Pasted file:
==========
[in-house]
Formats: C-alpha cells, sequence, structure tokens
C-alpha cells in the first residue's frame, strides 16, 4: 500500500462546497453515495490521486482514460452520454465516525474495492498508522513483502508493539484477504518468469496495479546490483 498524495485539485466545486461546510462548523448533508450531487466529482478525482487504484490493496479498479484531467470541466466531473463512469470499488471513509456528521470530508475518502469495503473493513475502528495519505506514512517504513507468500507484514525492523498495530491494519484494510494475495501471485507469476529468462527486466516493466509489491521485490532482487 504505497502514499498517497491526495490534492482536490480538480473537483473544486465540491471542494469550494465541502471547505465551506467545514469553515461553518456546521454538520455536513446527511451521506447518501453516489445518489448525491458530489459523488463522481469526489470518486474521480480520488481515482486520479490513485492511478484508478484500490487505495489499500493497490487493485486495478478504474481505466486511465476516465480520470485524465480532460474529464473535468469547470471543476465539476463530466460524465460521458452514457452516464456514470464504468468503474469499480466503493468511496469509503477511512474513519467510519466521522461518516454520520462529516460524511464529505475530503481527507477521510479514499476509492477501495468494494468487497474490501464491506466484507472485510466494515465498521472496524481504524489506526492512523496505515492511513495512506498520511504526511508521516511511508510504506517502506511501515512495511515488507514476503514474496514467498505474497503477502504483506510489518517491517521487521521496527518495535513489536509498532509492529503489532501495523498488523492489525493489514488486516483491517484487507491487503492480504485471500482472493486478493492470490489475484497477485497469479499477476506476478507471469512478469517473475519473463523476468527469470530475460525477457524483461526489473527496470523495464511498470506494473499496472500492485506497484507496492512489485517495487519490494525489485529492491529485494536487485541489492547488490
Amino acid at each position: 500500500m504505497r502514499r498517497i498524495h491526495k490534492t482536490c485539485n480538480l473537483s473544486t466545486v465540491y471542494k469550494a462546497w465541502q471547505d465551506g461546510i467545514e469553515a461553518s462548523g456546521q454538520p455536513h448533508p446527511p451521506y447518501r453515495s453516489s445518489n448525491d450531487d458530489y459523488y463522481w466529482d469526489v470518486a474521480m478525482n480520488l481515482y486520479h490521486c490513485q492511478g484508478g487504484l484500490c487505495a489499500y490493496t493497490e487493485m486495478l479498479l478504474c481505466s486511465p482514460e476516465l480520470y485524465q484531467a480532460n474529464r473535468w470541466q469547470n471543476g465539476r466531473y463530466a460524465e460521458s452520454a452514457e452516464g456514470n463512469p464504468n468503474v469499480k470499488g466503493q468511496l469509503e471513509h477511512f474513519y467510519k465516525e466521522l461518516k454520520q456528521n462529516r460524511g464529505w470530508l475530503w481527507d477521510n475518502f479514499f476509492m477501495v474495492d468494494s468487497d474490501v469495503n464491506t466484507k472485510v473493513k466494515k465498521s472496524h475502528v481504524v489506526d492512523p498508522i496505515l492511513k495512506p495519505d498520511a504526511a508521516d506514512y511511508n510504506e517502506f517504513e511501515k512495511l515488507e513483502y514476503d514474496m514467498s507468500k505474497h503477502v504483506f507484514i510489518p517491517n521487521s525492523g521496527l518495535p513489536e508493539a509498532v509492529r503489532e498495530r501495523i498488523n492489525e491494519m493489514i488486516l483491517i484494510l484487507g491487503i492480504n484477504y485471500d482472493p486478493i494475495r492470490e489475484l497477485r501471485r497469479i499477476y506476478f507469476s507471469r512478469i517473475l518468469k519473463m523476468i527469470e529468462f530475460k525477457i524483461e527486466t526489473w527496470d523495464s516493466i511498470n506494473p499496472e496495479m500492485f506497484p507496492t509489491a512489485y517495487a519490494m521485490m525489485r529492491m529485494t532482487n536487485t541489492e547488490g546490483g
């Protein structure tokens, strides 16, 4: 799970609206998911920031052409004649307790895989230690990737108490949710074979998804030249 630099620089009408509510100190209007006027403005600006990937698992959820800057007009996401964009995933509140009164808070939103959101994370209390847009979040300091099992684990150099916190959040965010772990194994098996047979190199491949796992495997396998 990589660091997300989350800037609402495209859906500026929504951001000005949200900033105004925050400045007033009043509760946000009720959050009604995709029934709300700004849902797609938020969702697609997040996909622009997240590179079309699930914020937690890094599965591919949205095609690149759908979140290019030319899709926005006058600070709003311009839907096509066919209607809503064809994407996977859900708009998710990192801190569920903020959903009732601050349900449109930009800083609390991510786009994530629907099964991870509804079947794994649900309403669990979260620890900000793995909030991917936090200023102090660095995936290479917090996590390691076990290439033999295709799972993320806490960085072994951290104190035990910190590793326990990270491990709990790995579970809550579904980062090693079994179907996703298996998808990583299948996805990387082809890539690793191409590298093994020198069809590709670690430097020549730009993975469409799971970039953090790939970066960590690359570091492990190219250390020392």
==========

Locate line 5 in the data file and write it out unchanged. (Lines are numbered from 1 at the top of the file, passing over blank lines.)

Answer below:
């Protein structure tokens, strides 16, 4: 799970609206998911920031052409004649307790895989230690990737108490949710074979998804030249 630099620089009408509510100190209007006027403005600006990937698992959820800057007009996401964009995933509140009164808070939103959101994370209390847009979040300091099992684990150099916190959040965010772990194994098996047979190199491949796992495997396998 990589660091997300989350800037609402495209859906500026929504951001000005949200900033105004925050400045007033009043509760946000009720959050009604995709029934709300700004849902797609938020969702697609997040996909622009997240590179079309699930914020937690890094599965591919949205095609690149759908979140290019030319899709926005006058600070709003311009839907096509066919209607809503064809994407996977859900708009998710990192801190569920903020959903009732601050349900449109930009800083609390991510786009994530629907099964991870509804079947794994649900309403669990979260620890900000793995909030991917936090200023102090660095995936290479917090996590390691076990290439033999295709799972993320806490960085072994951290104190035990910190590793326990990270491990709990790995579970809550579904980062090693079994179907996703298996998808990583299948996805990387082809890539690793191409590298093994020198069809590709670690430097020549730009993975469409799971970039953090790939970066960590690359570091492990190219250390020392």